Nonetheless, I’m learning something vital from Hays’s perspective on nonviolence. Violence is at best a grim necessity, never to be glorified, and war is above all an act of violence. My colleague Rabbi Paul Saal once suggested that we can’t really speak of “just war,” but only, possibly, “necessary war.” I see too much glorification of violence-for-the-cause in the Messianic Jewish and conservative Christian communities. I recently pulled into the parking lot of a synagogue for Shabbat services and there was a van painted military olive drab with an American flag mounted on the roof and militant pro-Israel bumper stickers scattered about. Hardly the right get-up for Shabbat.
As with my discussion of immigration in “Cinco de Mayo and the Jews,” I’m not looking at the whole political-social issue here, but suggesting that our language and imagination need to change before we can discuss it wisely. Just as we need to embrace Yeshua’s teaching on love for the outsider before we tackle the issue of immigration reform, and his portrayal of marriage as an unbreakable covenant in God’s sight before we discuss divorce and remarriage (which I’ll probably do before long), we need to embrace Yeshua’s teaching and example of nonviolence before we discuss the exceptions and accommodations to the grim realities of history. When we get our attitudes and language straightened out by Yeshua’s example and teaching of unconditional forgiveness, love for the outsider, and non-resistance toward the enemy, we have a platform to begin discussing how these values apply today.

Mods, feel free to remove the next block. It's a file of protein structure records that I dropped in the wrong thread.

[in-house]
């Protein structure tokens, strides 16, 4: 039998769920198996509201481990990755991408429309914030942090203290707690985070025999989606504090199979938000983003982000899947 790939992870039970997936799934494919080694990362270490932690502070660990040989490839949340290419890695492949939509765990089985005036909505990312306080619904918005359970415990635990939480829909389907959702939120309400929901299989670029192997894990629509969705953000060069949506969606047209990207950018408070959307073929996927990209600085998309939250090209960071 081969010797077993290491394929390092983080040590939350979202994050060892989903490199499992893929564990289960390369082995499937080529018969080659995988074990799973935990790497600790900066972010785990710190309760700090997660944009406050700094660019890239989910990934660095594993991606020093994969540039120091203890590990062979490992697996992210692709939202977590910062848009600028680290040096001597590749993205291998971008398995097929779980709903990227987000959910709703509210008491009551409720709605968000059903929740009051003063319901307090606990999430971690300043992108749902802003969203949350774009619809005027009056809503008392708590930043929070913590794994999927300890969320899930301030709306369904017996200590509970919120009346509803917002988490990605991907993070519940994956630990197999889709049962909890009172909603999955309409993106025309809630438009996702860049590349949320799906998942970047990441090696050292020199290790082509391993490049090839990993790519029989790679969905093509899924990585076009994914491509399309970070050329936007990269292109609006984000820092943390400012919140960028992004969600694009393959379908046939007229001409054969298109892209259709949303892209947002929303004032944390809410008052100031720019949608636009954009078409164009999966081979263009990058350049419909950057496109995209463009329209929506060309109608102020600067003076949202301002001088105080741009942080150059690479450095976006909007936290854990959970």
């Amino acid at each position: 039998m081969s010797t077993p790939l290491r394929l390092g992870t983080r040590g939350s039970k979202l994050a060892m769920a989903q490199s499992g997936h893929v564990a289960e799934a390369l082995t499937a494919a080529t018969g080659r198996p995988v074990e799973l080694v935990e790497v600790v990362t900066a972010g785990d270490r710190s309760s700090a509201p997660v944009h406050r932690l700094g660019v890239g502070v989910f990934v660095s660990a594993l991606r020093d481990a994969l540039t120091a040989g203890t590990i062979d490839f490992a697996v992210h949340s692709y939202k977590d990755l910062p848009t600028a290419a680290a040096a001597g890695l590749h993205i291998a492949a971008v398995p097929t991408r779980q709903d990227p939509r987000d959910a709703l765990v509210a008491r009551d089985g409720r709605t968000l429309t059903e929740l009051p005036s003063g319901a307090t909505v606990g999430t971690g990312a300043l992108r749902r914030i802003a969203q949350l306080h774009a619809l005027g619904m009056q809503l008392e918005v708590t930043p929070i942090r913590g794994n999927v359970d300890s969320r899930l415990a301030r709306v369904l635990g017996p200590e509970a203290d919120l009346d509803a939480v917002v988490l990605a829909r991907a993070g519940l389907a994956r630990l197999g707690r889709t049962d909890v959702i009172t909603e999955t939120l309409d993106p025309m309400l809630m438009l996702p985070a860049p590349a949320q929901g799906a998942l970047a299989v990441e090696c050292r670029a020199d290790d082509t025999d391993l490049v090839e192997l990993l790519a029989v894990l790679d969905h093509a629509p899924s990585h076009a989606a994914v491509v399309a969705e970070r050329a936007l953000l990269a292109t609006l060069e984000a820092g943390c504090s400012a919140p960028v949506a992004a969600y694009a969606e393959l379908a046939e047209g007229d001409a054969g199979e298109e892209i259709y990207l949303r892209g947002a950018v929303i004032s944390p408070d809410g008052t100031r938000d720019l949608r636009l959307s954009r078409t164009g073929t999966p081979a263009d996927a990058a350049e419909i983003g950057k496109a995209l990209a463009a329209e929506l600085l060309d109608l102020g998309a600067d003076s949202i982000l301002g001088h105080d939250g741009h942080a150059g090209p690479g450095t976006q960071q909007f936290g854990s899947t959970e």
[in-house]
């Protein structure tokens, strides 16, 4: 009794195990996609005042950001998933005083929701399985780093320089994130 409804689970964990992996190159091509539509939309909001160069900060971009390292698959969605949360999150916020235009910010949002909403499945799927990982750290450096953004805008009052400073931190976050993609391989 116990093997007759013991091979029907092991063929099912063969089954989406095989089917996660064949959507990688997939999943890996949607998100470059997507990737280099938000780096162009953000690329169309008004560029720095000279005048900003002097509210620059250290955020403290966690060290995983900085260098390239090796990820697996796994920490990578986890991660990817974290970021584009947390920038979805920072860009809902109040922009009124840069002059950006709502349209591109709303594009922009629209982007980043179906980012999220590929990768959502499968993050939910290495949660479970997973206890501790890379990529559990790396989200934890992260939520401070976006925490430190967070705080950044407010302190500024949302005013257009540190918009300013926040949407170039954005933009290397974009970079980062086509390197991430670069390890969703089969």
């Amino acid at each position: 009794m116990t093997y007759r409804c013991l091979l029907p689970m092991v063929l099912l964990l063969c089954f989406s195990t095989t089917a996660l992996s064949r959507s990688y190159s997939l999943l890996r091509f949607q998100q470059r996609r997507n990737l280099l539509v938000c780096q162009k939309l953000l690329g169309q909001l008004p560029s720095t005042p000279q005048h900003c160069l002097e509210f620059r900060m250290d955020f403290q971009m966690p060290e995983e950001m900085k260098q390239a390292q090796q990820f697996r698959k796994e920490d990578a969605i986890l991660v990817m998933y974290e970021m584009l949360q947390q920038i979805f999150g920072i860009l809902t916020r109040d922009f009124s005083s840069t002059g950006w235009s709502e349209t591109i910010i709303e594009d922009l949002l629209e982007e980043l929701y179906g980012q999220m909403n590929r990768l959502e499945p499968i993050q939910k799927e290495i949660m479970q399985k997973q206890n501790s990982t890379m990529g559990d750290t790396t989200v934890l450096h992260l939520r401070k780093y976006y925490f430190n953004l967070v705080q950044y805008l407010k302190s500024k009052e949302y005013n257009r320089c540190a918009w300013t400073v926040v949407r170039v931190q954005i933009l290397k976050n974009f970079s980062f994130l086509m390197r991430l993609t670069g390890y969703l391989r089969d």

“To every Briton,” 1940, citied at http://en.wikiquote.org/wiki/Mahatma_Gandhi, accessed 9/5/2008.